Curtains for cabs

Ride-sharing companies stealing the show

The taxi industry in Bayonne, like anywhere with widespread internet access on smartphones, is changing dramatically. This was most recently evident when Yellow Taxi, one of Bayonne’s legacy taxi companies, absorbed another, CampbellTaxi. Some drivers from Campbell were hired by Yellow Taxi, while acquiring Campbell’s phone number and newest red cab. That leaves just Yellow Taxi and Archie’s Cab Company.
“Some people think we’re competitive and killing each other. It’s not true,” said owner and operator of Yellow Taxi, Vinnie Cuseglio, turning the conversation toward the real competition. “It’s Uber and Lyft that are operating in our town to the point where we can’t survive.”
If you know how to use a smart phone, you likely order taxis through companies like Uber and Lyft, but those companies do not even like to call themselves taxi companies. They prefer “ride-sharing.” In fact, they don’t even like the word “taxi.” The companies seem to be slowly pushing that term out, creating taxi synonyms in their own image. Customers no longer call for a cab, but order an “Uber,” or a “Lyft.”
Depending on their age, customers will either dial a familiar local taxi service to schedule a pick-up, or launch an app on a smartphone that automatically syncs the user’s location and credit card. It’s the older demographic who are keeping companies like Yellow Taxi afloat.
“When they die off, so do we,” said Cuseglio, fully aware of the state of his industry. The NJ State Taxi Association, for instance, has lost more than half its membership in the last two years as cab companies are continuing to declare bankruptcy at high rates.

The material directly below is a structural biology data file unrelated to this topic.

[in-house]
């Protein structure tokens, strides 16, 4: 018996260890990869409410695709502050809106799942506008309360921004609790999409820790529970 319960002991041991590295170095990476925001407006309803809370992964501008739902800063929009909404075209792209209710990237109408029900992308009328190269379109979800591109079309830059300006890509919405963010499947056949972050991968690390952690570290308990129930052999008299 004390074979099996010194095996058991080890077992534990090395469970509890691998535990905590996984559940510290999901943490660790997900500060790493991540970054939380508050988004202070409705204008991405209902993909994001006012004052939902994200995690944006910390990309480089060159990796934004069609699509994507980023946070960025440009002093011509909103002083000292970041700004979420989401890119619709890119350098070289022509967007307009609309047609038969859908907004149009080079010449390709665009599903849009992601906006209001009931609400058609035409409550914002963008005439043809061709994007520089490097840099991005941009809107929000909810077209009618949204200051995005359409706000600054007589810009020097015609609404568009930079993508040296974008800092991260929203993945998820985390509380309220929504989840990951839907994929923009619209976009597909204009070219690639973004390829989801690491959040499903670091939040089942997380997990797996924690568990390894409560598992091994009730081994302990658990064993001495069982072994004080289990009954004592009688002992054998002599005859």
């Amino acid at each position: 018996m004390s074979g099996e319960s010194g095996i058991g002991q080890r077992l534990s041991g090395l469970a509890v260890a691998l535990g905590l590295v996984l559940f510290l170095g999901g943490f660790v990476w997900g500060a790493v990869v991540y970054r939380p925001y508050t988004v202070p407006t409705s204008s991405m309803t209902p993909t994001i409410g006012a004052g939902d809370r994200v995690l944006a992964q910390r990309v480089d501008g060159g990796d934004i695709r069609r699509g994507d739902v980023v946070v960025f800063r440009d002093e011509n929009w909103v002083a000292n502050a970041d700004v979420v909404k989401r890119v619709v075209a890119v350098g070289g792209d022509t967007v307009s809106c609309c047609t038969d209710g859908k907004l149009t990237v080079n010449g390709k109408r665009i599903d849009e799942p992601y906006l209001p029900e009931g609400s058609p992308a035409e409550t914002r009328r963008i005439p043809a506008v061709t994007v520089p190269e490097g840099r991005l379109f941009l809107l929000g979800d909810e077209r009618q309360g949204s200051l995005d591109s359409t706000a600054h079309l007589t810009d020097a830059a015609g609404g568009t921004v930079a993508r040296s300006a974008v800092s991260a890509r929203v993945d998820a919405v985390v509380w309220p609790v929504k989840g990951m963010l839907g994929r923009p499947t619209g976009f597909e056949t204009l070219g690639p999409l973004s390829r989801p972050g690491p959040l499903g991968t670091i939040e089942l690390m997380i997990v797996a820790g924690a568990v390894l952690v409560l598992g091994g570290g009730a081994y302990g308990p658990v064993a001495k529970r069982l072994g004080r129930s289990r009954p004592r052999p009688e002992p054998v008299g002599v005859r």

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“It’s Uber and Lyft that are operating in our town to the point where we can’t survive.” – Vinny Cuseglio

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No level playing field

Uber and Lyft drivers are considered “independent contractors” by the ride-share companies, which can eschew expenses that normal cab companies are by law required to provide, like health insurance, vehicles, a brick-and-mortar office, and parking lot. They also have to comply with rigorous safety regulations. Uber and Lyft drivers use their own vehicles and are out of a job if they crash. In a weak economy, though, there is a seemingly never-ending supply of underemployed workers with cars. By shifting those expenses onto workers, Uber and Lyft can pump more money into their apps and raise money from venture capitalists to create self-driving technology that it hopes one day will replace drivers altogether.
“How do you compete with that? You don’t,” Cuseglio said. Yellow Cab’s shrinking market share consists mostly of senior citizens who are less than eager to use smart phone apps.
Cuseglio predicts that cab companies may have less than a decade before no market for them is left. That seems optimistic. But Cuseglio came to terms with it last year when it became abundantly clear that local, state, and federal government had little interest or resources to enforce local ordinances that would ordinarily penalize Uber and Lyft drivers for not abiding by the same regulations as local cab companies do. For example, drivers need the proper insurance, and they need to be fingerprinted.